Except for a few inconsistent panel gaps, build quality is pretty good. The door shut is pretty solid especially for a car that weighs over 100kg less than its rivals. In facts, the Micra is astonishingly light and the way Nissan engineers have reduced weight (see box) is ingenious.
On this top-end XV version you simply walk up to the car with your ‘key’ in your pocket, press the black button or the ‘sensor’ on the door handle and you’re inside. Slip into the driver’s seat and you’ll find a seat that’s not very generous – it could use a lot more thigh support and there’s not enough bolstering to make it a snug fit. The seating position is high though and there’s enough space all round. The dashboard looks quite funky mirroring the same rounded theme as the exterior.
Dominating the centre console is a large ring of air-con controls with a digital readout in the centre. It’s a bit confusing at first but the big buttons make it easy to operate. The audio system also has circular controls and the air-con vent and steering boss are round too. The cabin is quite practical with decent-sized door pockets and two cupholders ahead of the gearlever. However, both the gloveboxes, which are split by useful slot, are disappointingly small and it might have been better to offer one large glovebox instead.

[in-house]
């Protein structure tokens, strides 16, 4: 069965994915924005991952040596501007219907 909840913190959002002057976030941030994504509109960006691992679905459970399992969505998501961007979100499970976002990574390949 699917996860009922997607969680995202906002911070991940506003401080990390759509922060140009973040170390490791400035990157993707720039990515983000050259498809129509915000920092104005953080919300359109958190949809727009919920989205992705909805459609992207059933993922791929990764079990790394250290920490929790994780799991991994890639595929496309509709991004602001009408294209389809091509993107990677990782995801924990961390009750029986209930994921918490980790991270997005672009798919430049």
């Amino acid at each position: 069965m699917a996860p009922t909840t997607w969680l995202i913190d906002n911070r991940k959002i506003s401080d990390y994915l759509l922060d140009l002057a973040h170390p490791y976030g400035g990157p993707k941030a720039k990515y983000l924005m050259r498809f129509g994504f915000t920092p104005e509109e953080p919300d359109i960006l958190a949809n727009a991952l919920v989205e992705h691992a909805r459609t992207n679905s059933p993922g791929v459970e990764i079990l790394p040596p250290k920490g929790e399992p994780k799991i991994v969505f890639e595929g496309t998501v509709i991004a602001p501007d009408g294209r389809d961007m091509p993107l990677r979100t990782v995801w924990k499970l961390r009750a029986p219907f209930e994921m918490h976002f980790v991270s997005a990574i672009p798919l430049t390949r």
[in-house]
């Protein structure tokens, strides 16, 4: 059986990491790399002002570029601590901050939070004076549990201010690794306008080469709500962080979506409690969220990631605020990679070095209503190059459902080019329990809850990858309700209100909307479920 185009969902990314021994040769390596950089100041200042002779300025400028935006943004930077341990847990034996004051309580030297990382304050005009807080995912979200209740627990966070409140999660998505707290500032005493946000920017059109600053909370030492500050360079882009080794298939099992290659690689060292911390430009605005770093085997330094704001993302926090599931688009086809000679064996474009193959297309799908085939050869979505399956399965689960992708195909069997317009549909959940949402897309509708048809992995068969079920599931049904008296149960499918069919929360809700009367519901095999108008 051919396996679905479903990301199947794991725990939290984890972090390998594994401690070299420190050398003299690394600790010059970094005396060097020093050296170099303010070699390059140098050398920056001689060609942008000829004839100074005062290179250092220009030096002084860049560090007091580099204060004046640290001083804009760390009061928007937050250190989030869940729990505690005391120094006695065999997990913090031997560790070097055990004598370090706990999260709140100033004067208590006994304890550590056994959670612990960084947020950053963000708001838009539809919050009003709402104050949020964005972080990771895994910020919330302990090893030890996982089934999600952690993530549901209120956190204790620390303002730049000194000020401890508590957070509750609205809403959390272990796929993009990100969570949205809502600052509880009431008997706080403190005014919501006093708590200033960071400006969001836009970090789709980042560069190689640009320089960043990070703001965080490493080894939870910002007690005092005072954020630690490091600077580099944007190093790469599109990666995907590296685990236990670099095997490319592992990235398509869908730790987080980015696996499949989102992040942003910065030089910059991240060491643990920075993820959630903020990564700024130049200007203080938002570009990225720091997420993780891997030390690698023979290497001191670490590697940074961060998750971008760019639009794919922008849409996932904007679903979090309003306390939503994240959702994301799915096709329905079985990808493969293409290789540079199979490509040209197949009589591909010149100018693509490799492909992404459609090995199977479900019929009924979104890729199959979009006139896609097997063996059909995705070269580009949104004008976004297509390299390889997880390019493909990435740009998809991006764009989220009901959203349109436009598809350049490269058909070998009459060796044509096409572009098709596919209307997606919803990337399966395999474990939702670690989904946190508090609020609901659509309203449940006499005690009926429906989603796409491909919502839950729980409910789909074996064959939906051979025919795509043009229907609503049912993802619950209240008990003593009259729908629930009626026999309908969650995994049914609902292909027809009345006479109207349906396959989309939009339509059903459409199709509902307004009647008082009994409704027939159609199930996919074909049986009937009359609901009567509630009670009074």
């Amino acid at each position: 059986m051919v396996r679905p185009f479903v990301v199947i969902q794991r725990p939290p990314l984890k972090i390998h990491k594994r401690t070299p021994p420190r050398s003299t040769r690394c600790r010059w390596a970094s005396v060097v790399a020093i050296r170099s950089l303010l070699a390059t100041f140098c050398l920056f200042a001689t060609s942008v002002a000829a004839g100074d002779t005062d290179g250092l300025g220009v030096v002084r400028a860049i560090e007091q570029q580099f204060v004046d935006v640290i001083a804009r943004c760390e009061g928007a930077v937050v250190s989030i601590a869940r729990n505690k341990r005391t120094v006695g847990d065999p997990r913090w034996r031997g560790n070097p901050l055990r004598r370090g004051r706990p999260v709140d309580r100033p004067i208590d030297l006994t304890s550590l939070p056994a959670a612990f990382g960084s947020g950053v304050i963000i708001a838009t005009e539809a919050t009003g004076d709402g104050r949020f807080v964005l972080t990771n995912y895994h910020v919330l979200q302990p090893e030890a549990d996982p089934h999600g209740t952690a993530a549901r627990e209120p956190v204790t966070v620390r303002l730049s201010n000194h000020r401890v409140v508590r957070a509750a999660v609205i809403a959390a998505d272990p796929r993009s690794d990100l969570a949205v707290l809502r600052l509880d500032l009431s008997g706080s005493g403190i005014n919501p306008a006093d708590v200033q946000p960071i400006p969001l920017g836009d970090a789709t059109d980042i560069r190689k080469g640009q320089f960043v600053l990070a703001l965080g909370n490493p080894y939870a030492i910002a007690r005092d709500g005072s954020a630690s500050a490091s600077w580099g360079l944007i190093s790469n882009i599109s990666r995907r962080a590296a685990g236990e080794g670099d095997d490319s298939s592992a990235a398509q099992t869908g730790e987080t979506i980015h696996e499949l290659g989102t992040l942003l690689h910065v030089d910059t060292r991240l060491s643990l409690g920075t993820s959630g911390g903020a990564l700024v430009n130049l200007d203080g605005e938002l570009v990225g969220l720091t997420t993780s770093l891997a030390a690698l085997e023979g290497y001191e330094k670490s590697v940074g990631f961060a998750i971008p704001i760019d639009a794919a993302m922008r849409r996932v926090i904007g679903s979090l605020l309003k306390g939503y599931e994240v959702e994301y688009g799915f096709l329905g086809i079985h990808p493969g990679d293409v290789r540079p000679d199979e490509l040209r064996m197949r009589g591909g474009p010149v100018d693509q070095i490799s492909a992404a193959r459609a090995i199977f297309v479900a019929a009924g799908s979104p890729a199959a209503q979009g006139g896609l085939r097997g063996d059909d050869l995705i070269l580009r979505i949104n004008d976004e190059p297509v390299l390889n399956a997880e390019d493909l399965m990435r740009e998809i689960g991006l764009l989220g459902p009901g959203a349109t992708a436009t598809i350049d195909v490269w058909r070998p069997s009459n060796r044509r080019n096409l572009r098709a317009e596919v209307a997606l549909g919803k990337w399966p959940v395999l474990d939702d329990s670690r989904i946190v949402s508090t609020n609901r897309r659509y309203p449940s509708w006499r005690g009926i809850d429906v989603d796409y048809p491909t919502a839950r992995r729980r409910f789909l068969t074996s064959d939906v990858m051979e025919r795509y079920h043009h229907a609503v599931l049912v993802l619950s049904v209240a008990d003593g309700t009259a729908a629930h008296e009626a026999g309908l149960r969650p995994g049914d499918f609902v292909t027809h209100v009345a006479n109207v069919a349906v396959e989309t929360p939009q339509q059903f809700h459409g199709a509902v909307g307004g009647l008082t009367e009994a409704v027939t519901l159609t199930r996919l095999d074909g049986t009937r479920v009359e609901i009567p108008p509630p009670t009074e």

Nissan has used what is calls ‘micrograin’ technology for the dashboard texture which is supposed to make it feel pusher than other shiny surfaces. The matt finish works quite well and the quality and ambience are better than say a Swift but still a notch down from the Polo and the canvas of light grey that greets you when you enter the cabin is a bit excessive. It needs splashes of dark colour to provide some relief. But at night it’s a different story as the orange lights for the instruments warm up the cabin when lit up.